If resistance training is unfamiliar, maybe now it’s time to make the addition to your workout routine. For those who are new to the process, be sure to use well-maintained machines and equipment when lifting. This will significantly decrease the risk of injury while exercising. Before starting a workout, Mykytok recommends stretching, as you can do more with a stretched muscle than a tight muscle. Throwing the weights above your head, or swinging them up and down, is ineffective and may result in injury. Beginners should also start with lighter weights, doing 3 sets of 10 repetitions on any machine you do. As your strength increases, you will be able to lift heavier weights.

For those who are just starting out, here are some basic resistance exercises for different body parts that are easy, but will help you improve your strength.


  • Bicep curls: Standing feet shoulder-width apart, hold a weight in each hand with your palm facing upwards. Begin with your arms straight at the sides of your body. Elbows locked, lift your forearm to your chest so that it touches the bicep.
  • Tricep extensions: Standing feet shoulder-width apart. Grasp the weight in both hands with your palms facing upwards. Slowly lift the weight over your head, and lower it in an arc behind your head. From this position, slowly raise the weight back the starting position.


  • Squats: These can be done with a dumbbell or a barbell; however for beginners, the use of two dumbbells is recommended. Begin by standing with your feet slightly wider than shoulder-width apart, and then slowly lower yourself by bending your knees and hips (as if you’re sitting down). Pause for a bit in this position, and then slowly raise back up.
  • Lunges: With a weight in each hand, stand with feet about one foot apart. Take a small step forward, and slowly lower one knee down (as if kneeling) while keeping the other bent at a 90-degree angle. Hold this position for a moment before rising back to the starting position. Be sure to keep the abs locked and perform this exercise slowly.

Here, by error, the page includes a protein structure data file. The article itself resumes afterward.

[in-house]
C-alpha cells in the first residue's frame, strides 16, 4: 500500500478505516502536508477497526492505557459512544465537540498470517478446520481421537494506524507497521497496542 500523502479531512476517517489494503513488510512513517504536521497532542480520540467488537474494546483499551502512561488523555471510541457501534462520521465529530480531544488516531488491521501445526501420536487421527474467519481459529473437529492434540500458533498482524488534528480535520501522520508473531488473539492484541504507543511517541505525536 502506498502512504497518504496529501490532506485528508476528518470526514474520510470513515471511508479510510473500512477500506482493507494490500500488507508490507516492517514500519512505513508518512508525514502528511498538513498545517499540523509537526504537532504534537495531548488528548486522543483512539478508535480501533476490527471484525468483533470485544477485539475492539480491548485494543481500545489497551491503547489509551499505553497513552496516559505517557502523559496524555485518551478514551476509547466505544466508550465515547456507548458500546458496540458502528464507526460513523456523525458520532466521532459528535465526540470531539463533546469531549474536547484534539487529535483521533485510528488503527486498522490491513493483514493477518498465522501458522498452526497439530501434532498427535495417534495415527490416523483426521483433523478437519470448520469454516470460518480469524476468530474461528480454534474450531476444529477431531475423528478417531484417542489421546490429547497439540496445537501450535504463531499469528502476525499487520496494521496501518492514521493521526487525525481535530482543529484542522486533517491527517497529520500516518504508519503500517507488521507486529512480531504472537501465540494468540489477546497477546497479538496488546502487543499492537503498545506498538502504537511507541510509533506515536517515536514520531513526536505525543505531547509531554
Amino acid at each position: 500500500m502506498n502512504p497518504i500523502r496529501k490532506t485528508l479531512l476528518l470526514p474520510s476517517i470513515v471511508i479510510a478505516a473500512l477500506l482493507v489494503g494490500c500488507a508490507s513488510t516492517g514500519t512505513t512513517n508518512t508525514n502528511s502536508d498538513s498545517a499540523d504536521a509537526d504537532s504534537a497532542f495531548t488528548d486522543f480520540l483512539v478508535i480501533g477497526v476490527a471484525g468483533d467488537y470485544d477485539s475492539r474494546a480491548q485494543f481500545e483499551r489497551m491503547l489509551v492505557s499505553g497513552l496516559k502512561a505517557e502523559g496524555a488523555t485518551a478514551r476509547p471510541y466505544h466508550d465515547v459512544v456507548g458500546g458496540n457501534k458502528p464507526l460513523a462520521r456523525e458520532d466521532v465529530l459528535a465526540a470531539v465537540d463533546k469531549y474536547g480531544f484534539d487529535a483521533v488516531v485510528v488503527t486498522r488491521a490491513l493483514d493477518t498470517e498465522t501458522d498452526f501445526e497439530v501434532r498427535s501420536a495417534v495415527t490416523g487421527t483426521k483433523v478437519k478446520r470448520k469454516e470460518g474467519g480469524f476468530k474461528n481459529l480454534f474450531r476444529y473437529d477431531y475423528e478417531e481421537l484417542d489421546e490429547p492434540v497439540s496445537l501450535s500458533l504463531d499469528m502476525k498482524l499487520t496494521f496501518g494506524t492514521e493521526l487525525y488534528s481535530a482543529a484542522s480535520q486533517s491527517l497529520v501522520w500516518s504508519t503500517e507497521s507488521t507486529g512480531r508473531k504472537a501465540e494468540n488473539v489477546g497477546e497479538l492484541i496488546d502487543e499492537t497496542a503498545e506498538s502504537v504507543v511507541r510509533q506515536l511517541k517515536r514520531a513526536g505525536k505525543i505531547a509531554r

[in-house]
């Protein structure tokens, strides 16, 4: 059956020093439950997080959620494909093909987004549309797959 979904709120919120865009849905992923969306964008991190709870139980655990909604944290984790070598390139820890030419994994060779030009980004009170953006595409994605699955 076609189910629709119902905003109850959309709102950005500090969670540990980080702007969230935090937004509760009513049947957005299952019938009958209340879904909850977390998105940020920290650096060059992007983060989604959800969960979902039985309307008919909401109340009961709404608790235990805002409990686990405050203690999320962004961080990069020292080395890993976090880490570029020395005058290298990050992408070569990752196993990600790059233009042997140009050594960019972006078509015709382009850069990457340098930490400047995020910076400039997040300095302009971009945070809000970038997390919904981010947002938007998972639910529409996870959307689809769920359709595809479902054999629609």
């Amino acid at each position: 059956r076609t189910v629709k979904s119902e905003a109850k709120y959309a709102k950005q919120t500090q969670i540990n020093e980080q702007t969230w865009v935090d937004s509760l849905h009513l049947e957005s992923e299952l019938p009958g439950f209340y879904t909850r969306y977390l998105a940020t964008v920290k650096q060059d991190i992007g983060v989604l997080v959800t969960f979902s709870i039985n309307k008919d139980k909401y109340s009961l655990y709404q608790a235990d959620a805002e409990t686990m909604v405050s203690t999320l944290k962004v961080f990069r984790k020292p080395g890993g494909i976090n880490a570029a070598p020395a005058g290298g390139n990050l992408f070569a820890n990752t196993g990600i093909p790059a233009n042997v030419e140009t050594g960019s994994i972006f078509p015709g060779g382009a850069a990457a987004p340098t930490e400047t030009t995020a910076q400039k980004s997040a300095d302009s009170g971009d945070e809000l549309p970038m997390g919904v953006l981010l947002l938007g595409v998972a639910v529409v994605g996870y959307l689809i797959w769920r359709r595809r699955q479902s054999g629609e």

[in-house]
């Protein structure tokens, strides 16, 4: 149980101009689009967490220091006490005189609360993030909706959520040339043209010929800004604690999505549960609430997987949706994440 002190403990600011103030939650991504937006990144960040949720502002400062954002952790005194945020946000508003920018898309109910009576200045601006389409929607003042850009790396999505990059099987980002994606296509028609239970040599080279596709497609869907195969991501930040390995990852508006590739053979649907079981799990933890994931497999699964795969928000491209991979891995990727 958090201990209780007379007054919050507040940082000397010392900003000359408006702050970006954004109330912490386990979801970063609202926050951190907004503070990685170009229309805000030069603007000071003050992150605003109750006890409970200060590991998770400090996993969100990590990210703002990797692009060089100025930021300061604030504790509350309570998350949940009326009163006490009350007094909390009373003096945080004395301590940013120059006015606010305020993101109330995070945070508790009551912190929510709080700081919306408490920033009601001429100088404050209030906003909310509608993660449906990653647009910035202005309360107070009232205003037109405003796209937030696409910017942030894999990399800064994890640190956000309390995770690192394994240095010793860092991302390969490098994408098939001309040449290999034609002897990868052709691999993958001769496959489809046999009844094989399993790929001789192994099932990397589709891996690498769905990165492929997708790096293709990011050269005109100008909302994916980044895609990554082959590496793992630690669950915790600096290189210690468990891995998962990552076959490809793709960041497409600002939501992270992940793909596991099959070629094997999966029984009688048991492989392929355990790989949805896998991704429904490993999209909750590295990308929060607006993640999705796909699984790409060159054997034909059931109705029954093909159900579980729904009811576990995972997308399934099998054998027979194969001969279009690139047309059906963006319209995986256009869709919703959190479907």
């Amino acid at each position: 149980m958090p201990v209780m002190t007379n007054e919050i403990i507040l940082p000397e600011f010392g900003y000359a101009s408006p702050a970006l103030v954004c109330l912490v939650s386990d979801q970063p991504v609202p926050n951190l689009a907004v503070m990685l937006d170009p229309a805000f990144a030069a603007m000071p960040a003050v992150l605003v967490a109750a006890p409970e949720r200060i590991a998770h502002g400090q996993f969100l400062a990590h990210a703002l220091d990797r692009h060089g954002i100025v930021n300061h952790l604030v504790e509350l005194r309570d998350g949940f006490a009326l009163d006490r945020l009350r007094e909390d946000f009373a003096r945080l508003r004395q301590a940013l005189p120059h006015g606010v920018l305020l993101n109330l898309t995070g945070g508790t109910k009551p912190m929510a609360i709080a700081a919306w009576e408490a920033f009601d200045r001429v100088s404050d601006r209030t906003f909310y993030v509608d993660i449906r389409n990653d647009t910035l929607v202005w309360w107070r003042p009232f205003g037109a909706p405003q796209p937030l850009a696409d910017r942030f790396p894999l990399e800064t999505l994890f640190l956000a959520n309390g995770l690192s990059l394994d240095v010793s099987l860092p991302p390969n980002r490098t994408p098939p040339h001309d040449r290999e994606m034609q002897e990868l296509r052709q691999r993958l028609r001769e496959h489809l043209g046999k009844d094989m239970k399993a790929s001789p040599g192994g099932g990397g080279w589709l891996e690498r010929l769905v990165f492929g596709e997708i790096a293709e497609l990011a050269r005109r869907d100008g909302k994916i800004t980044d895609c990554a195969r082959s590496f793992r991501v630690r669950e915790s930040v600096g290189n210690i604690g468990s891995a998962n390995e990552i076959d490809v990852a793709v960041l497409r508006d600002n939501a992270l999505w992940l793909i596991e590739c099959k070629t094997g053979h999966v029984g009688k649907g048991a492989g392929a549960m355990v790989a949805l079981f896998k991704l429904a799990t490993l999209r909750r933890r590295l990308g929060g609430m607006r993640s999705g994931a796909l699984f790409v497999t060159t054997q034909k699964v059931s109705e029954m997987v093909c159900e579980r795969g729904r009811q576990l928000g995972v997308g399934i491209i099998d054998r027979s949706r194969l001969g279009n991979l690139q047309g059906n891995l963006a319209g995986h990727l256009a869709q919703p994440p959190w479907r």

• Crunches: Although this exercise is the most common, it is also often incorrectly performed. To do a proper crunch, place your hands behind on either side of your head (over the ears) or across your chest. From this position, raise your head, shoulders and chest off the ground, towards your knees, crunching the abdominals. Hold this position for a moment and then slowly lower down to the starting position.
  • Leg Raise: Lie on the floor, keeping your hands under your hips for back support. With your feet together and toes pointed, lift your legs straight up towards the ceiling. Hold the legs in position, pointing the ceiling and then slowly lower them to the starting position.

One more important tip to keep in mind is proper nutrition. According to Mykytok, proteins help build muscles so you would want a great deal of them. Proteins can be found naturally in common foods such as red meat and nuts, and will help you keep up your energy as you lift. For those who want to maintain their typical cardio workout schedule, he recommends to stay on top of carbohydrates, which are found in breads and pasta. Be careful to monitor your intake, because though you need them, you could gain weight by [eating] too much of them.

Basically, in the practice of strength training, the benefits greatly outweigh the time commitment. With the knowledge of its many benefits, as well as some simple exercises to get started, there is no excuse not to begin a resistance training routine today!